Defamation cases part of the #MeToo backlash
By AdvocateDaily.com Staff
Ford, partner with Cates Ford Epp LLP, says a recent spate of defamation claims launched by plaintiffs who say they were wrongly accused of sexual assaults could be characterized as part of a “backlash” against a societal swing.
In the #MeToo era, he says people may feel more comfortable speaking out against their attackers, while employers are also much quicker to act against accused persons, sometimes before a full investigation of the facts.
According to CBC News, the plaintiff in one case was suspended from his job and later fired before an independent investigator ruled the allegations by one of his accusers were unsubstantiated.
“The stigma of a sexual assault allegation, never mind a conviction, is one of the worst accusations that someone has to live with in our system — it endures,” Ford says. “What we are seeing with these claims is some pushback, particularly in cases where action has been taken on the strength of mere allegations.”
But he says the motivation for plaintiffs pursuing defamation cases is rarely financial.
“Defamation awards in B.C. are generally not very high. While you might get some costs, it’s never going to cover all of your legal fees,” Ford says. “It’s typically not about the money for these people. They are doing it to clear their names, and are going to great expense and effort to do it.”
Ford says plaintiffs who use libel laws solely to bully or silence their accusers should be condemned. So too should those who falsely allege they have been sexually assaulted.
“Defamation claims are certainly justified against that tiny number of people who are making up allegations for some type of gain because they harm not only the accused persons but the entire population of real victims and their ability to be believed,” he says.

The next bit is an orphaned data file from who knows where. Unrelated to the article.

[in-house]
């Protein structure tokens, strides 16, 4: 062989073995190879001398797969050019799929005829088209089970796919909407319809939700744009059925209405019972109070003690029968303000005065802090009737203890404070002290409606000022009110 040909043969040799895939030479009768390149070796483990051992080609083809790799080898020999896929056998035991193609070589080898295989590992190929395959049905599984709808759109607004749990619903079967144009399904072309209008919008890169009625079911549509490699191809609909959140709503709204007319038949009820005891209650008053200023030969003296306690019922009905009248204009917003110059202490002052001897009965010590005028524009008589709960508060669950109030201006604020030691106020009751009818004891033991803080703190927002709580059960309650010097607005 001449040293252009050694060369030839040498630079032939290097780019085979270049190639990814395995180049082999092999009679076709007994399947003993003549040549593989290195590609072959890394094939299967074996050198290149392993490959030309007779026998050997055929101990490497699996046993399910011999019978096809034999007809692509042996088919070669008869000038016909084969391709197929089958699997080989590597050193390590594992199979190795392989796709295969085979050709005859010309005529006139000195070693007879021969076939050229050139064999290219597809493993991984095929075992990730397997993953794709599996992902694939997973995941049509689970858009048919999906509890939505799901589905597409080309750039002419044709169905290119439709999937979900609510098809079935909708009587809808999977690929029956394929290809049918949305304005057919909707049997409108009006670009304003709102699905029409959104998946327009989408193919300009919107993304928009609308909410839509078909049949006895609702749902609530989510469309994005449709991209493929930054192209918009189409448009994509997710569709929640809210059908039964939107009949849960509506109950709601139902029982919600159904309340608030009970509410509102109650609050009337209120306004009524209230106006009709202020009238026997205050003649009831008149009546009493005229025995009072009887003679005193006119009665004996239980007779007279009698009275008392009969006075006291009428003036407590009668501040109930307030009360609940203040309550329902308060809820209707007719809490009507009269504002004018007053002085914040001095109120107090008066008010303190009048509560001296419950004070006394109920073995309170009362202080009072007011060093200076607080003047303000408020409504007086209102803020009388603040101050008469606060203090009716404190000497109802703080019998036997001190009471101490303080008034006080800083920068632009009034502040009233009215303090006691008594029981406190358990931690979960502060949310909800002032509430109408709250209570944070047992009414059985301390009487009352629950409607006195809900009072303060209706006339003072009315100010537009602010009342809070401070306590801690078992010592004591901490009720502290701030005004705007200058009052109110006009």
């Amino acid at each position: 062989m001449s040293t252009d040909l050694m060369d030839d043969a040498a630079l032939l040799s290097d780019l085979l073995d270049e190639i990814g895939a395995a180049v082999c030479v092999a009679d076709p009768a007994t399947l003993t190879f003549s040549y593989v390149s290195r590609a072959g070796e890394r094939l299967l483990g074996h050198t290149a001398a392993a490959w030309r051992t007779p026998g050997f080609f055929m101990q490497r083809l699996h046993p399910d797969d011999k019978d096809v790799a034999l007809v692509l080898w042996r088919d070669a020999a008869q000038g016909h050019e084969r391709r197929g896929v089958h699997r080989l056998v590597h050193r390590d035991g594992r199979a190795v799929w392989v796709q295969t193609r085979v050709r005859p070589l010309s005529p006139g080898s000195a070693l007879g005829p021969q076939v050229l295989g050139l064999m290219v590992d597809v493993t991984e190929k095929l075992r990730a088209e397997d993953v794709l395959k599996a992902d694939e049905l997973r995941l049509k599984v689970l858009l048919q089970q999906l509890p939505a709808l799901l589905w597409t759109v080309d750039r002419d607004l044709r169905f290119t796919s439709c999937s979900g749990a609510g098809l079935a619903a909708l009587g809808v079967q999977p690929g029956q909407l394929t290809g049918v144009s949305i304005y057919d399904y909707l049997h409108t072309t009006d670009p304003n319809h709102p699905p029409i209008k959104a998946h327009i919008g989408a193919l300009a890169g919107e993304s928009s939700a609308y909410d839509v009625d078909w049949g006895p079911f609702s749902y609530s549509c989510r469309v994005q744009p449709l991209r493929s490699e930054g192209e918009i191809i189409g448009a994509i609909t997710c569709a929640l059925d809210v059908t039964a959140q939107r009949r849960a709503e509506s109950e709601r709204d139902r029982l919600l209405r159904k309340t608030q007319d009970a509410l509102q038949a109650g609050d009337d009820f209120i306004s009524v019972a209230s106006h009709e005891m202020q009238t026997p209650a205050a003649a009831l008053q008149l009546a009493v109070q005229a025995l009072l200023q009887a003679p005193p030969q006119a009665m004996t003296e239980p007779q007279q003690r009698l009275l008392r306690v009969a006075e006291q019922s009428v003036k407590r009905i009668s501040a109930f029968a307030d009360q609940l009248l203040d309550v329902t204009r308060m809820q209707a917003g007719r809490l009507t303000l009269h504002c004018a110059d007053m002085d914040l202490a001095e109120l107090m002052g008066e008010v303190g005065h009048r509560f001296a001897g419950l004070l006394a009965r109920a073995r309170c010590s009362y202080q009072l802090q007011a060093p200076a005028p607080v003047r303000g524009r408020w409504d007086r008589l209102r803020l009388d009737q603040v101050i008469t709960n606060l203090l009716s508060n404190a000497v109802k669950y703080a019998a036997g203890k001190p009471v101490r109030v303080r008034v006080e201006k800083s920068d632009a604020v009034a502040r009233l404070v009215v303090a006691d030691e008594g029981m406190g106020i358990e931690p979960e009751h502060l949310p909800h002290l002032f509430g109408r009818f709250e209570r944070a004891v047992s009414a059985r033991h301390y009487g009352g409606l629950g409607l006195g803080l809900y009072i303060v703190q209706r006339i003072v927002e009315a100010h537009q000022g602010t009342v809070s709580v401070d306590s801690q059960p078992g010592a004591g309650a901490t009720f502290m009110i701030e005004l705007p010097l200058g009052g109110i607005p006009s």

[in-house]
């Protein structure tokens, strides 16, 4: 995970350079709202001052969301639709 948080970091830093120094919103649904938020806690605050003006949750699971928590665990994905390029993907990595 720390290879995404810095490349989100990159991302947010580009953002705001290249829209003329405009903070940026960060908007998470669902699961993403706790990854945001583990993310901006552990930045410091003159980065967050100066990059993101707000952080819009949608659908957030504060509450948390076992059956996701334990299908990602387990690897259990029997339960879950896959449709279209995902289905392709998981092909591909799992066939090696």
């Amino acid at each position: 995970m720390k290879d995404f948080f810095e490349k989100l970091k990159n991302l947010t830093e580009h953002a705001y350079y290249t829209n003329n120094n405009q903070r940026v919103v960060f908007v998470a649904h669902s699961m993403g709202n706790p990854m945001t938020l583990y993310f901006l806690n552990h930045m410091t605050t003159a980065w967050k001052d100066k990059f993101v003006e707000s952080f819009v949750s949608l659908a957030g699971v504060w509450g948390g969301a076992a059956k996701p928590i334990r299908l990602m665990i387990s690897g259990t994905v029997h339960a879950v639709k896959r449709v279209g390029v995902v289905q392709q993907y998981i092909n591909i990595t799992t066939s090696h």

Recent civil cases should be seen in the context of developments in criminal law over the last few decades, Ford says.
Back in the early 1980s, when “rape” was still in the Criminal Code, he says convictions could only be achieved if the Crown could prove sexual intercourse had occurred and the evidence could be corroborated by someone other than the victim.
Since then, the need for corroboration has been removed, and the offence is now called “sexual assault,” covering any number of sexually motivated crimes.
Ford says the new characterization of the crime much better reflects that these crimes are in fact crimes of violence, typically perpetrated against women.
Judges in the present day are also unable to rely on the doctrine of “recent complaint” to acquit defendants, and must reject rape myths suggesting there is a “right way” to react to a sexual assault, Ford says.
He adds that the increasing prevalence of “paper prelims” in B.C. Supreme Court, which prevents sexual assault victims from having to testify more than once in court, shows that the system has changed its approach to these cases.
“We’ve had a number of developments in the law that are trying to strike the appropriate balance between the presumption of innocence, on the one hand, but also to recognize the great difficulty that victims must go through to ultimately have their day in court,” Ford says.
“It’s a difficult balance to strike,” he says.
Despite all that, he says it remains difficult to secure a conviction on sexual assault charges.
“It almost always comes down to one person standing up and saying they were assaulted, and the other saying it didn’t happen or it was consensual. All you need is reasonable doubt to get an acquittal,” Ford explains. “I don’t know what the right balance is to make the justice system more favourable to victims without trampling on the accused’s presumption of innocence.”